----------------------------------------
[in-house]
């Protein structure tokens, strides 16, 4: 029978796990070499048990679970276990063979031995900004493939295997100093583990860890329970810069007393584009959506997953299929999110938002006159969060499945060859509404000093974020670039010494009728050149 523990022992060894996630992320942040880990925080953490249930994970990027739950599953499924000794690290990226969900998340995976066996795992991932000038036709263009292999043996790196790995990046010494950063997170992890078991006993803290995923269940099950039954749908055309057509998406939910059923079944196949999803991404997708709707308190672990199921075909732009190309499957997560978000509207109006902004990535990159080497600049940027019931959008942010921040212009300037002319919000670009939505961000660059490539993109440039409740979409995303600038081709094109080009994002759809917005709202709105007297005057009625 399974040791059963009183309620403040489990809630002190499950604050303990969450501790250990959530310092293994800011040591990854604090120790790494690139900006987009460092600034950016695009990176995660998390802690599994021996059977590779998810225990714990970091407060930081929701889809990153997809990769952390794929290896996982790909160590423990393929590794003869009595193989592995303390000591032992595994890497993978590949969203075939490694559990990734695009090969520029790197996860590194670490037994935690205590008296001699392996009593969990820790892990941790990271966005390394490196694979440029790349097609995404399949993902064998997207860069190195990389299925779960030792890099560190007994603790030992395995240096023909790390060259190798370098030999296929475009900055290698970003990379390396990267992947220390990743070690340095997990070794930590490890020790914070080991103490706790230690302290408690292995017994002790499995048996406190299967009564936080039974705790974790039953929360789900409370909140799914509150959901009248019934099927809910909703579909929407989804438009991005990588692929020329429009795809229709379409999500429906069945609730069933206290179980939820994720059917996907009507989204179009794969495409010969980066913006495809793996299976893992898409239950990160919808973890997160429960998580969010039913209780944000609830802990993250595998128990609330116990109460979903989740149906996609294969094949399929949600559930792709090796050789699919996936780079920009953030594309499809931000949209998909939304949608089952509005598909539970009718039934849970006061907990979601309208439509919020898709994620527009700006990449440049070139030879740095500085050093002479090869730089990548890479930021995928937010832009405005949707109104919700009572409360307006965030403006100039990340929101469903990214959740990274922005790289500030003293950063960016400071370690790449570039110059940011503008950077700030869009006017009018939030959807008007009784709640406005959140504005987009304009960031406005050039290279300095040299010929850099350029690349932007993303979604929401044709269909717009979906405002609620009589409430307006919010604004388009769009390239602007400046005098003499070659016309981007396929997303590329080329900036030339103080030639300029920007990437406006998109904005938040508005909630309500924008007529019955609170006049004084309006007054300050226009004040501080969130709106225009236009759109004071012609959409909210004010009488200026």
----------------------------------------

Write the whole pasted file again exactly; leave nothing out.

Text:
[in-house]
């Protein structure tokens, strides 16, 4: 029978796990070499048990679970276990063979031995900004493939295997100093583990860890329970810069007393584009959506997953299929999110938002006159969060499945060859509404000093974020670039010494009728050149 523990022992060894996630992320942040880990925080953490249930994970990027739950599953499924000794690290990226969900998340995976066996795992991932000038036709263009292999043996790196790995990046010494950063997170992890078991006993803290995923269940099950039954749908055309057509998406939910059923079944196949999803991404997708709707308190672990199921075909732009190309499957997560978000509207109006902004990535990159080497600049940027019931959008942010921040212009300037002319919000670009939505961000660059490539993109440039409740979409995303600038081709094109080009994002759809917005709202709105007297005057009625 399974040791059963009183309620403040489990809630002190499950604050303990969450501790250990959530310092293994800011040591990854604090120790790494690139900006987009460092600034950016695009990176995660998390802690599994021996059977590779998810225990714990970091407060930081929701889809990153997809990769952390794929290896996982790909160590423990393929590794003869009595193989592995303390000591032992595994890497993978590949969203075939490694559990990734695009090969520029790197996860590194670490037994935690205590008296001699392996009593969990820790892990941790990271966005390394490196694979440029790349097609995404399949993902064998997207860069190195990389299925779960030792890099560190007994603790030992395995240096023909790390060259190798370098030999296929475009900055290698970003990379390396990267992947220390990743070690340095997990070794930590490890020790914070080991103490706790230690302290408690292995017994002790499995048996406190299967009564936080039974705790974790039953929360789900409370909140799914509150959901009248019934099927809910909703579909929407989804438009991005990588692929020329429009795809229709379409999500429906069945609730069933206290179980939820994720059917996907009507989204179009794969495409010969980066913006495809793996299976893992898409239950990160919808973890997160429960998580969010039913209780944000609830802990993250595998128990609330116990109460979903989740149906996609294969094949399929949600559930792709090796050789699919996936780079920009953030594309499809931000949209998909939304949608089952509005598909539970009718039934849970006061907990979601309208439509919020898709994620527009700006990449440049070139030879740095500085050093002479090869730089990548890479930021995928937010832009405005949707109104919700009572409360307006965030403006100039990340929101469903990214959740990274922005790289500030003293950063960016400071370690790449570039110059940011503008950077700030869009006017009018939030959807008007009784709640406005959140504005987009304009960031406005050039290279300095040299010929850099350029690349932007993303979604929401044709269909717009979906405002609620009589409430307006919010604004388009769009390239602007400046005098003499070659016309981007396929997303590329080329900036030339103080030639300029920007990437406006998109904005938040508005909630309500924008007529019955609170006049004084309006007054300050226009004040501080969130709106225009236009759109004071012609959409909210004010009488200026």